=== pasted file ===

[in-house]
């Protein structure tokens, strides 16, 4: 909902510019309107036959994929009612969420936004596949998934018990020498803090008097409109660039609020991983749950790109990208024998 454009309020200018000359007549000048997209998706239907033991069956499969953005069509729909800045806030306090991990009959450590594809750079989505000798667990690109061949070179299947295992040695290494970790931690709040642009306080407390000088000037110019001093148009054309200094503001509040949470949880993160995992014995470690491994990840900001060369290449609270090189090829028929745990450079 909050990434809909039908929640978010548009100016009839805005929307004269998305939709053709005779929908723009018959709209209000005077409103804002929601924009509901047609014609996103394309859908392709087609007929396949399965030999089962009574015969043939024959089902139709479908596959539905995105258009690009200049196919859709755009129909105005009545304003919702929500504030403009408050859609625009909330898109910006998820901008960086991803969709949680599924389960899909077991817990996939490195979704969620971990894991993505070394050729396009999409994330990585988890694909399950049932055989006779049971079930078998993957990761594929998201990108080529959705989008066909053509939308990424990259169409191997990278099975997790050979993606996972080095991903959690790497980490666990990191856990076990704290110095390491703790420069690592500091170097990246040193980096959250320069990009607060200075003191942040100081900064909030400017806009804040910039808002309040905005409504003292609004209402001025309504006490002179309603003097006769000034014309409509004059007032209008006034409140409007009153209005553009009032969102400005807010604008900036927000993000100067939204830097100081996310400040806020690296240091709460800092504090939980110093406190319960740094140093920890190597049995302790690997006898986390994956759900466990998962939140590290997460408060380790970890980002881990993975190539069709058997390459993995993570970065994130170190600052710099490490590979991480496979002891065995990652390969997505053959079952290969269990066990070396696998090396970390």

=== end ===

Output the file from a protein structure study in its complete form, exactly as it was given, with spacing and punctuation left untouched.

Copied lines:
[in-house]
């Protein structure tokens, strides 16, 4: 909902510019309107036959994929009612969420936004596949998934018990020498803090008097409109660039609020991983749950790109990208024998 454009309020200018000359007549000048997209998706239907033991069956499969953005069509729909800045806030306090991990009959450590594809750079989505000798667990690109061949070179299947295992040695290494970790931690709040642009306080407390000088000037110019001093148009054309200094503001509040949470949880993160995992014995470690491994990840900001060369290449609270090189090829028929745990450079 909050990434809909039908929640978010548009100016009839805005929307004269998305939709053709005779929908723009018959709209209000005077409103804002929601924009509901047609014609996103394309859908392709087609007929396949399965030999089962009574015969043939024959089902139709479908596959539905995105258009690009200049196919859709755009129909105005009545304003919702929500504030403009408050859609625009909330898109910006998820901008960086991803969709949680599924389960899909077991817990996939490195979704969620971990894991993505070394050729396009999409994330990585988890694909399950049932055989006779049971079930078998993957990761594929998201990108080529959705989008066909053509939308990424990259169409191997990278099975997790050979993606996972080095991903959690790497980490666990990191856990076990704290110095390491703790420069690592500091170097990246040193980096959250320069990009607060200075003191942040100081900064909030400017806009804040910039808002309040905005409504003292609004209402001025309504006490002179309603003097006769000034014309409509004059007032209008006034409140409007009153209005553009009032969102400005807010604008900036927000993000100067939204830097100081996310400040806020690296240091709460800092504090939980110093406190319960740094140093920890190597049995302790690997006898986390994956759900466990998962939140590290997460408060380790970890980002881990993975190539069709058997390459993995993570970065994130170190600052710099490490590979991480496979002891065995990652390969997505053959079952290969269990066990070396696998090396970390």